Why is it important for educators to nurture children's creativity?

Published on Wednesday, 20 June 2018
Last updated on Thursday, 09 July 2020

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The Oxford Dictionary defines creativity as 'the use of imagination or original ideas to create something.' Although we often think of creativity in terms of painting and drawing, when we look at the bigger picture, creativity is also an important part of how children interact with one another, approach new situations, respond to challenges and think in innovative ways.

Here we look at the notion of creativity in more detail.

How does creativity benefit children?

Creativity plays an instrumental role in children’s mental, emotional and physical development. It helps youngsters to:

  • Imagine and create through activities like role-playing and art

  • Gain new skills by mixing colours and playing music

  • Think in new ways

  • Express themselves and explain things to others

  • Problem-solving like negotiating practical problems or social disagreements

  • Have meaningful experiences

  • Think reflectively

As well as offering an artsy outlet, creativity is an important part of growing up. It helps children make sense of the world and teaches them important life skills too.

How can educators promote creativity in an early learning and care environment?

There are many ways that educators can help young children embrace their creativity. And whether that creative spark is encouraged through a child's physical environment, learning opportunities or social interactions, Early Childhood Australia has the following practical suggestions.

To inspire creativity using the indoor and outdoor environment, educators can:

  • Offer a variety of open-ended, natural and 'found' materials, and improvise with them

  • Provide artsy materials like paint, glue, paper, crayons, pencils and play dough

  • Show children attractive objects like shells, baskets and fabric

  • Encourage children's sense of responsibility by letting them choose and care for certain equipment, materials or room areas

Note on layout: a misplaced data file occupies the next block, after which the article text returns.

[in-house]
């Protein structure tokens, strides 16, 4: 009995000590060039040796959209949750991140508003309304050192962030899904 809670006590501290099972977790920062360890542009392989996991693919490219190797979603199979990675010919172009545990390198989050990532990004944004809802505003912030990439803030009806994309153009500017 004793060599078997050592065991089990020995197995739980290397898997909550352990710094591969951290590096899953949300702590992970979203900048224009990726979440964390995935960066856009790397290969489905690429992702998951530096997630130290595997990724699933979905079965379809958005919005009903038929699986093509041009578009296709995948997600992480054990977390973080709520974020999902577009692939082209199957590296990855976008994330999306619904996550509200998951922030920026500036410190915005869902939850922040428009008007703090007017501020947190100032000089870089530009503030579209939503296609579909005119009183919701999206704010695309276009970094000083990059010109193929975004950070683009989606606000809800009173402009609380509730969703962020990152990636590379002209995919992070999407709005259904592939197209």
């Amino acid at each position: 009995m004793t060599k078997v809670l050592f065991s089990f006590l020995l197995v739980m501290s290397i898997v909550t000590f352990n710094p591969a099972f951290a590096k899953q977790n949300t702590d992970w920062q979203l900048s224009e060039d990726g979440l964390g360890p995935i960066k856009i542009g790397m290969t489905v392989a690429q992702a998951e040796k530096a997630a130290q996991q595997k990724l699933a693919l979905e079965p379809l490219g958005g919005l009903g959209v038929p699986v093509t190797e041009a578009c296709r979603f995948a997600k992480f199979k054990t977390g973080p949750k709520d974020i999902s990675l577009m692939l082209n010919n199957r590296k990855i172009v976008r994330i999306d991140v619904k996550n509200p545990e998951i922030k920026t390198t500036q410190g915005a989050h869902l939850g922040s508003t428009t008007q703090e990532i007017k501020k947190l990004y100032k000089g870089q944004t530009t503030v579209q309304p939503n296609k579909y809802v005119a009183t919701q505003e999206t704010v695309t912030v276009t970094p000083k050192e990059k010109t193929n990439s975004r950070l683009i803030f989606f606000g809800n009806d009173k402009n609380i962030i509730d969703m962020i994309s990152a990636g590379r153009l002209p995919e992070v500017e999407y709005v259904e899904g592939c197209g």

In terms of learning opportunities, early childhood educators:

  • Teach children practical techniques, such as squeezing out just enough paint or making a play dough sculpture that balances on its own

  • Offer babies and toddlers sensory experiences, like this 'alphabet soup' sensory bin or 'peek-a-boo' sensory board

  • Show them different forms of quality creative expression, from fine art and scientific inventions to tap dance and Renaissance architecture

  • Include a variety of music into the curriculum

  • Expose children to beautifully written and illustrated books

  • Free up large blocks of time for creative activities and spread some projects over days or weeks

  • Apply a creative approach to everyday routines like helping children to create a 'Day Care Café' to eat in

To nurture creativity through social interactions, educators can:

  • Plan activities where children work with one another and see different viewpoints

  • Involve youngsters in solving real world problems and ask them open-ended questions

  • Encourage children to come up with their own ideas, answers and interpretations

  • Allow children to learn by making mistakes and encourage them to try new things and take the initiative

  • Show that they value difference and diversity

  • Encourage youngsters when they’re thinking or acting creatively

How can a curious nature benefit older children?

With creativity comes curiosity, and according to a recent study, a curious nature can benefit school kids from all socio-economic backgrounds.

Researchers at the University of Michigan C.S. Mott Children's Hospital and the Centre for Human Growth and Development looked at data from 6,200 kindergartens and found a link between higher curiosity and better academic achievement.

And although researchers said there is often an 'achievement gap' between children from higher and lower socio-economic backgrounds, this study suggests that curious children from poorer backgrounds performed as well as those from richer backgrounds.

Lead researcher, Prachi Shah says, 'Curiosity is characterised by the joy of discovery and the desire for exploration' and adds that, 'Promoting curiosity is a foundation for early learning that we should be emphasising more when we look at academic achievement.'

This is all the more reason to promote creativity – and curiosity – in the early learning environment. And with painting and problem-solving comes a world of possibility.

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